The Kabul community, the home of the Hazaras, was stunned by wave after wave of attacks | Taliban News
Kabul, Afghanistan Amena said her family came to the Afghan capital from Bamyan Province six years ago to seek better opportunities and safety. They settled in Dasht-e-Barchi, a predominantly Hazara Shia Muslim community in western Kabul.
Last month, 85 people were killed in the bombing outside Sayed-ul-Shuhada High School in Barchi, most of them female students between the ages of 11 and 17. Among them is Amena’s teenage niece.
“We came here to work, but all we found was death,” said 50-year-old Amena, adding that her family is now considering returning to their hometown of Waras, where many female students have been killed.
The relative safety of the community-home to approximately 1 million people-attracts Amena and other Hazaras from war-torn countries, as well as those who return from here. refugee Life in neighboring Pakistan and Iran.
As South Asian countries plunged into civil war in the 1990s, Kabul became a battleground for armed groups to fight for control of the country, and Balchi became a safe haven for the Hazaras.
We are not going anywhere.We have honor, we can’t be scared away
But in recent years, the neighbourhood has become the target of brutal attacks, many of which have been claimed by ISIL, sparking calls Hazara Genocide People say that the Kabul government has failed to solve this problem.
In recent years, the government has made some efforts to protect Barchi by authorizing additional security measures for nearby areas during the annual Ashura celebrations. Since 2011, the commemoration of the death of the grandson of the Prophet Muhammad has been attacked at least 3 times. President Ashraf Ghani also unequivocally condemned every attack in the region.
However, for the residents of Barchi, these efforts are not enough. They said that there is no safe place in Baqi. Armed groups attacked the education examination center, Wrestling hall, ID card distribution center, mosque, Maternity Ward,last month, Girls’ school.
At least seven people were killed in two games on Saturday Separate explosion In that area.
Discrimination against Hazaras
The number of Hazaras in Afghanistan has been subject to abuse and state-sponsored discrimination for a decade, the most recent being under the Taliban regime between 1996 and 2001.They were attacked in neighboring Pakistan Armed group Since they are mainly Shia believers, while in Iran, they face outright racism as apparent Afghan refugees and were conscripted into the foreign war in Tehran.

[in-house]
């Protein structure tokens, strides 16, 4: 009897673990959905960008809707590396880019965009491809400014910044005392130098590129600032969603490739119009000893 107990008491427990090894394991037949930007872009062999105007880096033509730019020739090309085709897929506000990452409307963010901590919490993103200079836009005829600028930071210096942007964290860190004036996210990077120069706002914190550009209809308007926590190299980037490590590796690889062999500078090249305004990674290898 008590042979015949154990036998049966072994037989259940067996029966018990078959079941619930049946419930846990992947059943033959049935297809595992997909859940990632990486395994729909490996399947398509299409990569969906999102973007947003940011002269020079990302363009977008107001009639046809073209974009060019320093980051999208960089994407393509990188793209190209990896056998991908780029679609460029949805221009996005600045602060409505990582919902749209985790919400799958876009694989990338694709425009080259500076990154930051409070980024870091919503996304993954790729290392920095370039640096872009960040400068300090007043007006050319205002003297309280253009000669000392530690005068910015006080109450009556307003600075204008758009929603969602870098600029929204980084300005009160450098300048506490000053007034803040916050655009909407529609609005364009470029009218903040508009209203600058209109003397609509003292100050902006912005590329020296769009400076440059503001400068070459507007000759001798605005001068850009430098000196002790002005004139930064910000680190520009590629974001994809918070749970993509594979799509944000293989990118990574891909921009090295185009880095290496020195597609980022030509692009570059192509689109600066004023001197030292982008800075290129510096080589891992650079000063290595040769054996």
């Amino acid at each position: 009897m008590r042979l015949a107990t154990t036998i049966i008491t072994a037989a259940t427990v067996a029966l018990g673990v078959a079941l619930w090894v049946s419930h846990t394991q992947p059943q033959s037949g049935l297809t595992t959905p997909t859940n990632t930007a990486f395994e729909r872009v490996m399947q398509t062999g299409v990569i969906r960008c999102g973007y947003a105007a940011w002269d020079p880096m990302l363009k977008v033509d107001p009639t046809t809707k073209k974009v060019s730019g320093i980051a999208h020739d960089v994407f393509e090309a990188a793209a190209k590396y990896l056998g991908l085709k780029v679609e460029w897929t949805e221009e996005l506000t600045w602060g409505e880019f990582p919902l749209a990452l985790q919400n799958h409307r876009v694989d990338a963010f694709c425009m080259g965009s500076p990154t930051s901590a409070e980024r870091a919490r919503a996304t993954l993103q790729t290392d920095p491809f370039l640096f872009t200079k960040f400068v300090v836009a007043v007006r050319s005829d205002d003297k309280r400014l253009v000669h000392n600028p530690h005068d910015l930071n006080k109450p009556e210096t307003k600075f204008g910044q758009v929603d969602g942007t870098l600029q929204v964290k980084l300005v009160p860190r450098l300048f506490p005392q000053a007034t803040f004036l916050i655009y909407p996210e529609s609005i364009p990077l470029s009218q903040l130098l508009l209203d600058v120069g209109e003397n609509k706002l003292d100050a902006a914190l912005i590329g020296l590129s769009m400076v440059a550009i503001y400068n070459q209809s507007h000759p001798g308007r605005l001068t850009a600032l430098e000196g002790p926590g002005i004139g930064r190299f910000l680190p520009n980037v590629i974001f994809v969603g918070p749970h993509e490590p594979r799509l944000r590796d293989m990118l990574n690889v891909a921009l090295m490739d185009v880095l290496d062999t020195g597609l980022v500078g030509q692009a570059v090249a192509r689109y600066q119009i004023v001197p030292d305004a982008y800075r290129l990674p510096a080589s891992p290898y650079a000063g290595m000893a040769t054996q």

Analysts and officials believe that ISIL is using these attacks to incite Sectarianism In this multi-ethnic country, insecurity is on the rise. There are reports that regional leaders fear that the Taliban will regain power after the United States is about to withdraw troops and establish local armed militias along the ethnic line.
The U.S. withdrawal is part of a peace agreement signed with the Taliban, which has been launching a brutal armed rebellion since stepping down in a U.S.-led invasion in 2001. The Taliban have since scaled back their attacks on the US military, but continue to target Afghan troops across the country.
Despite the threats, the community—mainly a dirt road that stretches for several kilometers—is still a vibrant and bustling home, and thousands of people know their race and geographic location, which makes them a clear target.
Fereshta, a college student from Maidan Wardak province, admitted that terror was shrouded in one of Kabul’s most crowded neighborhoods.
“You can’t get rid of fear, fear is everywhere,” the 20-year-old said outside a small grocery store nearby.
Economic diversity of the area
Fereshta blames everyone for the increasing insecurity of the Hazaras, from the Taliban (who are known to have attacked and killed thousands of Hazaras during their five-year rule) to ISIL to the Afghan government.
“When a region is repeatedly attacked within five years and the government does not actively try to protect it, it will cause a lot of problems,” said a scholar in the region who asked not to be named for security reasons.
Zainab Zafarkhil moved from Iran to Dasht-e Barchi in 2007. At that time, her family’s decision to move nearby was very simple. This is safe.
“There was a time when a suicide bombing in Barchi was unthinkable. This is the safest place in Kabul,” said the 22-year-old university student. But the recent attack reminded her of moving out of the area.